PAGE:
5. 5.  A few years later Idaho became the first city toA few years later Idaho became the first city to get the power supply from nuclear reactorget the power supply from nuclear reactor
  6. 6. Nuclear fission,Nuclear fission,  Nuclear fission :Nuclear fission :is a process, by which a heavyis a process, by which a heavy nuclide splits into two or more pieces. Fromnuclide splits into two or more pieces. From masses of nuclides, scientists knew that such amasses of nuclides, scientists knew that such a process would release a lot of energy.process would release a lot of energy.  Such a weapon would destroy the enemy inSuch a weapon would destroy the enemy in such a way that even the winner will be scared.such a way that even the winner will be scared.
  7. 7.  Two nuclei combine into one nucleus with theTwo nuclei combine into one nucleus with the emission of an element called nucleon isemission of an element called nucleon is calledcalled nuclear fusionnuclear fusion..  Nuclear fusion is an energy supplying processNuclear fusion is an energy supplying process which happens in the sun and the stars sincewhich happens in the sun and the stars since billions of years.billions of years.  The fusion process takes place at extraordinaryThe fusion process takes place at extraordinary high temperatures.high temperatures. Nuclear FusionNuclear Fusion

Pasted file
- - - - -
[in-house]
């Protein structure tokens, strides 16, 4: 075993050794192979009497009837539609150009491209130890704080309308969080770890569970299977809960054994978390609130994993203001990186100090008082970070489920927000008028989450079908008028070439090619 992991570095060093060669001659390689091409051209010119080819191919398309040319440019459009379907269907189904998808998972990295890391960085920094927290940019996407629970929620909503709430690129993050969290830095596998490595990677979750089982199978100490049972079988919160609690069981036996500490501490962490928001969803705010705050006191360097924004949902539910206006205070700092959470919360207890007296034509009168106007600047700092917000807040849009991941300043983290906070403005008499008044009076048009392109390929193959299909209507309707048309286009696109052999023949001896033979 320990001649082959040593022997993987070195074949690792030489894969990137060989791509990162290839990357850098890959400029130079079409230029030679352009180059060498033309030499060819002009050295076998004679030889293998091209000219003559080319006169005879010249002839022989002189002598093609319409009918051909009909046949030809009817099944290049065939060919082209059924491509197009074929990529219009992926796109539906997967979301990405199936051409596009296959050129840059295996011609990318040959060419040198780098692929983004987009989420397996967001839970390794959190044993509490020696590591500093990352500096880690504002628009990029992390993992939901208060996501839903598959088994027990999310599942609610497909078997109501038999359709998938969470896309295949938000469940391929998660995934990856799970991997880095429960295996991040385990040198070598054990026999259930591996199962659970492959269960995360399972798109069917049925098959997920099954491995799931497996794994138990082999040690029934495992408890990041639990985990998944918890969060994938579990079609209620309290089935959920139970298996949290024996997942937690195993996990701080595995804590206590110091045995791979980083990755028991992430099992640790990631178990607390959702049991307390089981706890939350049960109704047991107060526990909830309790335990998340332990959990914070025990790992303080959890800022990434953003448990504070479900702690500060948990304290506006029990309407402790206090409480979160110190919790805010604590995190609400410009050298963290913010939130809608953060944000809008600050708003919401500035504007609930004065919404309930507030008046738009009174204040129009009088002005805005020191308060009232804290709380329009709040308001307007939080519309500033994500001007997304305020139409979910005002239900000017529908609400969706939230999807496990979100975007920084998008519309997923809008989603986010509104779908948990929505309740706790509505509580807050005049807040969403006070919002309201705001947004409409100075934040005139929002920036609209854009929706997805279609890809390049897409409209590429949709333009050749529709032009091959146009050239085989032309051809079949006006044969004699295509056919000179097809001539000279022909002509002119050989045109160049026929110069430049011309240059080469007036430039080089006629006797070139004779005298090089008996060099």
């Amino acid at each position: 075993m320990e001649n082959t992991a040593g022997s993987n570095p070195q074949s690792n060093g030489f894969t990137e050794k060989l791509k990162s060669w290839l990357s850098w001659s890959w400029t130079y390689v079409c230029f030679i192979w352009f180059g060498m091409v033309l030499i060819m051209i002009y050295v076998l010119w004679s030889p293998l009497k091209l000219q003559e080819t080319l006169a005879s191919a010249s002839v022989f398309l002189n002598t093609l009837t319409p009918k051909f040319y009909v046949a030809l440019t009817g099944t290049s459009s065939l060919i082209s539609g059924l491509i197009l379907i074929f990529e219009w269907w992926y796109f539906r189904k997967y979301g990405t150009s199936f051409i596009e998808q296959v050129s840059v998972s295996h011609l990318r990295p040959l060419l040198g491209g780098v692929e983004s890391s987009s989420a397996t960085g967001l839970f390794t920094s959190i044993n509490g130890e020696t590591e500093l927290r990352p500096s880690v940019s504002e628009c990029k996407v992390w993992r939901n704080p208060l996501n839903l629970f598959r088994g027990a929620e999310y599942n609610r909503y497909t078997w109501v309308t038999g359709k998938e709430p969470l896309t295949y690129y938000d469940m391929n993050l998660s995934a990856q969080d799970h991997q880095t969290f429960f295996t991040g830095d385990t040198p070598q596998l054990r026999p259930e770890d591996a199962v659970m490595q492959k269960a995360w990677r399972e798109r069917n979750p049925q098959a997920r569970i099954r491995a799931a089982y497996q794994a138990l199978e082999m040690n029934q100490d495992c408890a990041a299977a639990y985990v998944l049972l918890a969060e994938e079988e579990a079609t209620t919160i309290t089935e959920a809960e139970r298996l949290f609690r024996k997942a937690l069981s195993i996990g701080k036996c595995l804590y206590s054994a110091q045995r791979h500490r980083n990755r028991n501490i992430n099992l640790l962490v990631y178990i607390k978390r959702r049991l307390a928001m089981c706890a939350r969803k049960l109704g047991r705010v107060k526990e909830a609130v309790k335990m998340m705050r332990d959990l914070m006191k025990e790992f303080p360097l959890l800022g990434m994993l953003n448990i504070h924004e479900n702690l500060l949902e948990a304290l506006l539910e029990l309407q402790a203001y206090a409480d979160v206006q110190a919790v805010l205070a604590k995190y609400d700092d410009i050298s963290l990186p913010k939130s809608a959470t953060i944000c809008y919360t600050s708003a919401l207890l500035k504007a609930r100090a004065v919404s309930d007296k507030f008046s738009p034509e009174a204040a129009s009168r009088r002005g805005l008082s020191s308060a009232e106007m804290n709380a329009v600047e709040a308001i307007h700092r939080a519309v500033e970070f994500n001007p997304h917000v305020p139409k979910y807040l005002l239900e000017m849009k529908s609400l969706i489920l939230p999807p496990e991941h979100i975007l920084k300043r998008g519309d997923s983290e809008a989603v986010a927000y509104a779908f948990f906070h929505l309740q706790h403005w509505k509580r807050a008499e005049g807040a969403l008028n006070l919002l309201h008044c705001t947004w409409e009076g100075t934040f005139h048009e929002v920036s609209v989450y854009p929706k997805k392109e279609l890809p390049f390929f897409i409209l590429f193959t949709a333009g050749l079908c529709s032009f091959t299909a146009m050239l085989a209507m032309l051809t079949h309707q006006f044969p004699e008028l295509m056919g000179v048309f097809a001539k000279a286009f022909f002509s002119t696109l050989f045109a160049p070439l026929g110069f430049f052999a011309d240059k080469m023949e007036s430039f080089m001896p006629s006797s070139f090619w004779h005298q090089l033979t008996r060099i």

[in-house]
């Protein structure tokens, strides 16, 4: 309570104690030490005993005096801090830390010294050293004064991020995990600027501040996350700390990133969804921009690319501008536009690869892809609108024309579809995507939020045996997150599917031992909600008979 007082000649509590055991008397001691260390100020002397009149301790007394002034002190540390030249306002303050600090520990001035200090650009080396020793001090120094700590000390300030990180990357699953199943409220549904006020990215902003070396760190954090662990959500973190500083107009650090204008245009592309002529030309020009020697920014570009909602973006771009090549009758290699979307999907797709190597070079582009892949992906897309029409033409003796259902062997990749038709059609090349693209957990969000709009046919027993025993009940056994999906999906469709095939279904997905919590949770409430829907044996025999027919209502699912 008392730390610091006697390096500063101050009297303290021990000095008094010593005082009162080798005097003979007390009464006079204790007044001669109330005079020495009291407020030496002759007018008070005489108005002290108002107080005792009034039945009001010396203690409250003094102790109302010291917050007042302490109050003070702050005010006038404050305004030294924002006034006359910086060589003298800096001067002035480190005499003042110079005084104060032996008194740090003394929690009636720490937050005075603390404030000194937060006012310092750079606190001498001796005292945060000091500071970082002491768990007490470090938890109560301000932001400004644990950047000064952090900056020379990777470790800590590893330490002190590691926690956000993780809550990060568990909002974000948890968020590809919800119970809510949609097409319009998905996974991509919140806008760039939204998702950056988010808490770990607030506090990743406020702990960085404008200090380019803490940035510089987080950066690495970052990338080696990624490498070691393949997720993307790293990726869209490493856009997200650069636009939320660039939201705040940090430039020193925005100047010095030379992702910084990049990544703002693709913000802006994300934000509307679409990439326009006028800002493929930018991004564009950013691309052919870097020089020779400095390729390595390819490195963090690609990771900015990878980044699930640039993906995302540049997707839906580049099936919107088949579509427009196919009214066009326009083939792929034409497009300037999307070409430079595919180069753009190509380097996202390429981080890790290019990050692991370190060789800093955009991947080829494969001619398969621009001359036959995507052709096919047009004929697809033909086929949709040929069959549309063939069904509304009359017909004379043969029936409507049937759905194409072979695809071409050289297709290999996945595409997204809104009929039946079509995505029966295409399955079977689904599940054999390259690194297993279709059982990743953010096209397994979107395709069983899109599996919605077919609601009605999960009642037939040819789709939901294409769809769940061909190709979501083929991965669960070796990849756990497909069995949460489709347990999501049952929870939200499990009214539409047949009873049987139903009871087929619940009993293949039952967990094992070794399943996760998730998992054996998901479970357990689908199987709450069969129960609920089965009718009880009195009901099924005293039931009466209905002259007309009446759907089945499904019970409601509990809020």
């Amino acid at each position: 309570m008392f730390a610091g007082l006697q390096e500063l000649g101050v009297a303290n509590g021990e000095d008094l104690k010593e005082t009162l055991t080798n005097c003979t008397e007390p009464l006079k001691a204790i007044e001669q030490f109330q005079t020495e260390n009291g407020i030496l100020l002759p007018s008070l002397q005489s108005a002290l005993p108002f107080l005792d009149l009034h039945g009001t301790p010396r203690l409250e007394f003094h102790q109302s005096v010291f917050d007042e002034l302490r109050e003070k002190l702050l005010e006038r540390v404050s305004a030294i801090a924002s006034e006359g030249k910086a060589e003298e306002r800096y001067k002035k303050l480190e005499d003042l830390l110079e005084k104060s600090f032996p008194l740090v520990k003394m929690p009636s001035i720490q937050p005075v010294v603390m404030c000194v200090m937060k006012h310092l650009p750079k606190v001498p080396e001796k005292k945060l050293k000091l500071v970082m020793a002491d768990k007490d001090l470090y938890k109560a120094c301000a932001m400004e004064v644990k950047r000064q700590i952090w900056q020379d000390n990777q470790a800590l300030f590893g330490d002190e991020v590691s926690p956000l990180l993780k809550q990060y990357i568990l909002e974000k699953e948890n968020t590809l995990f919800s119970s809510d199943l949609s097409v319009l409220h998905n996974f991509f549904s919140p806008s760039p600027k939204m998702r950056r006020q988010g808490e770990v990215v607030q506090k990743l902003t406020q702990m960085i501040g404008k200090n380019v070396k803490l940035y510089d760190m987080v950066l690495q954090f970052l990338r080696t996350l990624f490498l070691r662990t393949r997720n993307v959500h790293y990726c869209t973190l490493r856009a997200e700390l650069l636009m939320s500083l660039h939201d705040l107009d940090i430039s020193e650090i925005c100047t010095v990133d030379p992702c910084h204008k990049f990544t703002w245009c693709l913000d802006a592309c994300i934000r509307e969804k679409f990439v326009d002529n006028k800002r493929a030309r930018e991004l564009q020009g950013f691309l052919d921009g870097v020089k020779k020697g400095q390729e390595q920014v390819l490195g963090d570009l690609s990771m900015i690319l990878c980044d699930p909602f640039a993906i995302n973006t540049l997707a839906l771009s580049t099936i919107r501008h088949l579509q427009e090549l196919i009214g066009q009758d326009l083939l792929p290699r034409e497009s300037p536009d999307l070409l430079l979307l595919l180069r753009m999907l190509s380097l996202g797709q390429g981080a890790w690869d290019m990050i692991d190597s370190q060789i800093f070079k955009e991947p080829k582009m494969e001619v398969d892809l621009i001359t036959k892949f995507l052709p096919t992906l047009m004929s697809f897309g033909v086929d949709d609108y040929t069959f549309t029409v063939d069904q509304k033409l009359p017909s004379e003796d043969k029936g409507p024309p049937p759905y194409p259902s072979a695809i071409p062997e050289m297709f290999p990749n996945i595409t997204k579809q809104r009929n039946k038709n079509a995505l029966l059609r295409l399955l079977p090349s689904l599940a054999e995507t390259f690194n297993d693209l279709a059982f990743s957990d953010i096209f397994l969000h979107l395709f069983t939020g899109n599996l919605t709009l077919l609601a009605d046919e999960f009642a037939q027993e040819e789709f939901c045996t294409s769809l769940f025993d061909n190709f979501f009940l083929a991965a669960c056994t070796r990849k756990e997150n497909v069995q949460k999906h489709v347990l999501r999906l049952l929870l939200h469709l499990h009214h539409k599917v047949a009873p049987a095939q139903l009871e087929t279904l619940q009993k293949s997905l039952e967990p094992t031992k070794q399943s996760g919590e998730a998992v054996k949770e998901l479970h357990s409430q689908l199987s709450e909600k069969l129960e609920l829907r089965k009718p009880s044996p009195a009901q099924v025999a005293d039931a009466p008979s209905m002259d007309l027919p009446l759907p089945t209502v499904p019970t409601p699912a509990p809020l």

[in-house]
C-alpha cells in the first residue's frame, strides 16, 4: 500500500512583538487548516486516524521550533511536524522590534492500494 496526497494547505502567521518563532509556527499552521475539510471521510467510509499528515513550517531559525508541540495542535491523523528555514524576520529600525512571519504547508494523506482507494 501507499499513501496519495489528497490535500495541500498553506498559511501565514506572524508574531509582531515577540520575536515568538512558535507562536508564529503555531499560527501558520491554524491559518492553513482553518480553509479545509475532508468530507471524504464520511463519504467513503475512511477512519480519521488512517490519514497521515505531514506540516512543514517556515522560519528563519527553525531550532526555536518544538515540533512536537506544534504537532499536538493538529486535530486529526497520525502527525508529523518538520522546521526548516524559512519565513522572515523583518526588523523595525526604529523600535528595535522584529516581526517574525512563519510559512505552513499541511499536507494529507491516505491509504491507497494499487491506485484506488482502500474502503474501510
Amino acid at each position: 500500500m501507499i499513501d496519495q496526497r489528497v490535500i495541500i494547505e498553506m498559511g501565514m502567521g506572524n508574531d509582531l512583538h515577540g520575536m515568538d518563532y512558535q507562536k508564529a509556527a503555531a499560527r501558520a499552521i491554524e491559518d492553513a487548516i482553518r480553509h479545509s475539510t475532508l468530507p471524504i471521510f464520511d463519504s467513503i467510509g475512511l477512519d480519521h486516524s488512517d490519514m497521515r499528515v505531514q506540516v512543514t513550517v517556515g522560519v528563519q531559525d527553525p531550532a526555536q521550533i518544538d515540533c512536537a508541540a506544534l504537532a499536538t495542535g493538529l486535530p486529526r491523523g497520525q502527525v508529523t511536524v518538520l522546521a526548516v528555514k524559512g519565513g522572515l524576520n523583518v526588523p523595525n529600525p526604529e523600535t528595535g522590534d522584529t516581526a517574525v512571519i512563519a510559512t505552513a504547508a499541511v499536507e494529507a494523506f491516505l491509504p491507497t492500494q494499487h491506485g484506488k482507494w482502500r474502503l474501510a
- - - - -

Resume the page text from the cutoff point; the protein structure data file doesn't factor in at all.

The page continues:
8. 8. Chain ReactionChain Reaction  The neutrons produced by fission may strikeThe neutrons produced by fission may strike other uranium nuclei and produce moreother uranium nuclei and produce more neutrons. This multiplication process, or chainneutrons. This multiplication process, or chain reaction, happens in a split second and resultsreaction, happens in a split second and results in a release of a large amount of heat. Thein a release of a large amount of heat. The heat is used to generate electricity in a nuclearheat is used to generate electricity in a nuclear power plant.power plant.